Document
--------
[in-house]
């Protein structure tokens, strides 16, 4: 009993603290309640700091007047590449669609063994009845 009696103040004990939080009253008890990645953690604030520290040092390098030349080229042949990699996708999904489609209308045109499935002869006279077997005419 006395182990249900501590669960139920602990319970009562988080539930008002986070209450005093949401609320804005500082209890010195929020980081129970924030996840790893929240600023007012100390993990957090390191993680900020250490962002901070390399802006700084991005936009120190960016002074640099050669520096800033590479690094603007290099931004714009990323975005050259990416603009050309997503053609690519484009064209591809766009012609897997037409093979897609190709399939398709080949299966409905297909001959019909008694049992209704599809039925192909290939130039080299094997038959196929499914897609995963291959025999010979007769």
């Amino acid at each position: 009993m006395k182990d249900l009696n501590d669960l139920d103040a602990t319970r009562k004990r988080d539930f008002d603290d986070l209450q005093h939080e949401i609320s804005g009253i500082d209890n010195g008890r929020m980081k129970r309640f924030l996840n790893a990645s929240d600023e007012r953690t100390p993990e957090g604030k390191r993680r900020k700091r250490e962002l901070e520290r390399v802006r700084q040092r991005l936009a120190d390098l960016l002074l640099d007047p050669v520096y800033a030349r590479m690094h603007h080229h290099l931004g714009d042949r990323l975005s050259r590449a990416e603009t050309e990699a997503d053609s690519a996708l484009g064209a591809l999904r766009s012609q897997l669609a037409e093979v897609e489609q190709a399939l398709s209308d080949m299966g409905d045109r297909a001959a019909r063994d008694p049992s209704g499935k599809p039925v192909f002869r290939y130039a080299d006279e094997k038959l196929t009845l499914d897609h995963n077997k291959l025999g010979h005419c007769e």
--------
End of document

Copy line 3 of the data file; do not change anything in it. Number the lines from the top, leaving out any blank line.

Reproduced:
């Amino acid at each position: 009993m006395k182990d249900l009696n501590d669960l139920d103040a602990t319970r009562k004990r988080d539930f008002d603290d986070l209450q005093h939080e949401i609320s804005g009253i500082d209890n010195g008890r929020m980081k129970r309640f924030l996840n790893a990645s929240d600023e007012r953690t100390p993990e957090g604030k390191r993680r900020k700091r250490e962002l901070e520290r390399v802006r700084q040092r991005l936009a120190d390098l960016l002074l640099d007047p050669v520096y800033a030349r590479m690094h603007h080229h290099l931004g714009d042949r990323l975005s050259r590449a990416e603009t050309e990699a997503d053609s690519a996708l484009g064209a591809l999904r766009s012609q897997l669609a037409e093979v897609e489609q190709a399939l398709s209308d080949m299966g409905d045109r297909a001959a019909r063994d008694p049992s209704g499935k599809p039925v192909f002869r290939y130039a080299d006279e094997k038959l196929t009845l499914d897609h995963n077997k291959l025999g010979h005419c007769e």